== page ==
The Starkist Terror can refer specifically to the wave of violence that swept the Confederation of North America in July 1899 following the Stark speech, or more generally to the war hysteria and vilification of Governor-General Ezra Gallivan that accompanied the Great Northern War between the United States of Mexico and the Russian Empire from 1898 to 1902. The Starkist Terror has given rise to the term "Starkism" refering to any attempt to paint one's political opponents as unpatriotic or treasonous.
In its wider sense, the Starkist Terror can be said to have begun in the summer of 1898, following the Mexican conquest of Russian Alaska in the first phase of the Great Northern War. The ease of Mexico's victory over the Russian Empire resulted in a wave of panic sweeping through the population of the C.N.A. For the first time in its history, the legislature of Manitoba passed a resolution asking for increased military spending. The legislature of neighboring Northern Vandalia followed suit.
By autumn, the new militarism had spread to the eastern confederations, where new organizations were founded to oppose Gallivan's isolationism. The Students Defense League under Frank Mitchell of Georgia University claimed over 100,000 members, who proclaimed their devotion to "the defense of our land from its enemies, both internal and external." They accused Gallivan of working "either together with or for foreign powers who would destroy our nation." Mitchell himself called for Gallivan's removal from office "by whatever means necessary." Edward Byrnes of the smaller, but more radical, For North America Movement, hinted that assassination might be the best way to remove Gallivan from power.
The Friends of Burgoyne, whose members traced their descent from Loyalist soldiers in the North American Rebellion, called on Gallivan to resign "for the good of the nation." In an address on 10 January 1899, Manitoba Governor Douglas Sizer also called on Gallivan to resign. "He should leave government," said Sizer. "Mr. Gallivan has stayed too long." An unofficial tally of mail to the members of the Grand Council ran two-to-one against Gallivan, and was highly critical of his defense policies.
At first, Gallivan ignored the movement, hoping that the "belligerency craze," as he called it, would pass. As the movement gained strength, he finally decided to address the situation, giving a speech on 17 May 1899 in which he assured the people that the North American armed forces were strong enough to defeat any Mexican challenge. The new militarism subsided for a month, then flared up again in late June with news of the first Mexican landings in Siberia.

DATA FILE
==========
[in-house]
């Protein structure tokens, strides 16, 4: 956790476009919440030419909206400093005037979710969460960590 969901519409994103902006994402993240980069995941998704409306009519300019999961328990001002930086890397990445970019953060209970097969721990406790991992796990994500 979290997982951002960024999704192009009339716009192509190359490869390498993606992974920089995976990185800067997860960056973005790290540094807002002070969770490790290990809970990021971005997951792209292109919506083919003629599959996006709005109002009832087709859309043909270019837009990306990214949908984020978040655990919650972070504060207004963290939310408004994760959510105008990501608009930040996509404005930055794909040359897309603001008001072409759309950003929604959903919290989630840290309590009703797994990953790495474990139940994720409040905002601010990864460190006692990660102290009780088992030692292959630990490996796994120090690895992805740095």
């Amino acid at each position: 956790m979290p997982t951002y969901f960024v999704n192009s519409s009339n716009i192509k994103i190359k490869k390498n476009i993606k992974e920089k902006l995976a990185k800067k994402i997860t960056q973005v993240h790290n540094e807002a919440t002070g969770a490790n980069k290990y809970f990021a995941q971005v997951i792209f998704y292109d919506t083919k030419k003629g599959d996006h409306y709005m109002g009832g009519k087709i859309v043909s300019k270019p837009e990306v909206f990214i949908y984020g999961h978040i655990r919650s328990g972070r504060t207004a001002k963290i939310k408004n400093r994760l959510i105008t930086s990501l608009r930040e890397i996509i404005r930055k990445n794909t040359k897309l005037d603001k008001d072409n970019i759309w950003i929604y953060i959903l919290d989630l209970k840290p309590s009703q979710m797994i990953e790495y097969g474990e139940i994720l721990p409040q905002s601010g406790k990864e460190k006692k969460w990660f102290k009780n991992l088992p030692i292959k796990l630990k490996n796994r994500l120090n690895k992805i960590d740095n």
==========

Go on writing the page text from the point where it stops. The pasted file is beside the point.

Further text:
The movement entered a new, more violent phase after 10 July, when Councilman Fritz Stark of the Southern Confederation gave a speech in which he claimed to have proof that Gallivan was in the pay of Kramer Associates, which was directing the C.N.A.'s isolationist foreign policy. The Stark speech touched off a two-week wave of political violence across the C.N.A. that resulted in 436 deaths, over 13,000 injuries, and some N.A. £980 million in property damage.
Attempts were made on the lives of at least fifteen Councilman who supported Gallivan, successfully in the case of Dudley Graves of Indiana. Coalition offices were looted and burned, and in New York City and Philadelphia mobs entered immigrant quarters searching for "foreigners" who were sympathetic to "anti-North Americans." Gallivan was forced to remain secluded in the Executive Mansion, surrounded by capital guards. It was said that not even the army would be permitted near Gallivan, since elements of the Burgoyne regiments were prepared to assassinate him.
Following the speech, Gallivan called Stark and asked for a meeting "to examine these grave and irresponsible charges you have made." Stark agreed, but only if he were accompanied by a delegation from the Grand Council's Committee on Rules. Gallivan agreed, and the meeting was held on 19 July. Stark gave Gallivan documents he had received from John Montalban, a clerk in the Mexican embassy. Gallivan denounced the documents as forgeries, and asked the other Councilmen present for "a full investigation of these slanders, at the earliest possible moment." The Councilmen agreed, and the next day they established the Special Subcommittee of the Rules Committee to Investigate Charges of Treason, also known as the Nelson Subcommittee after Chairman Henderson Nelson of the Northern Confederation.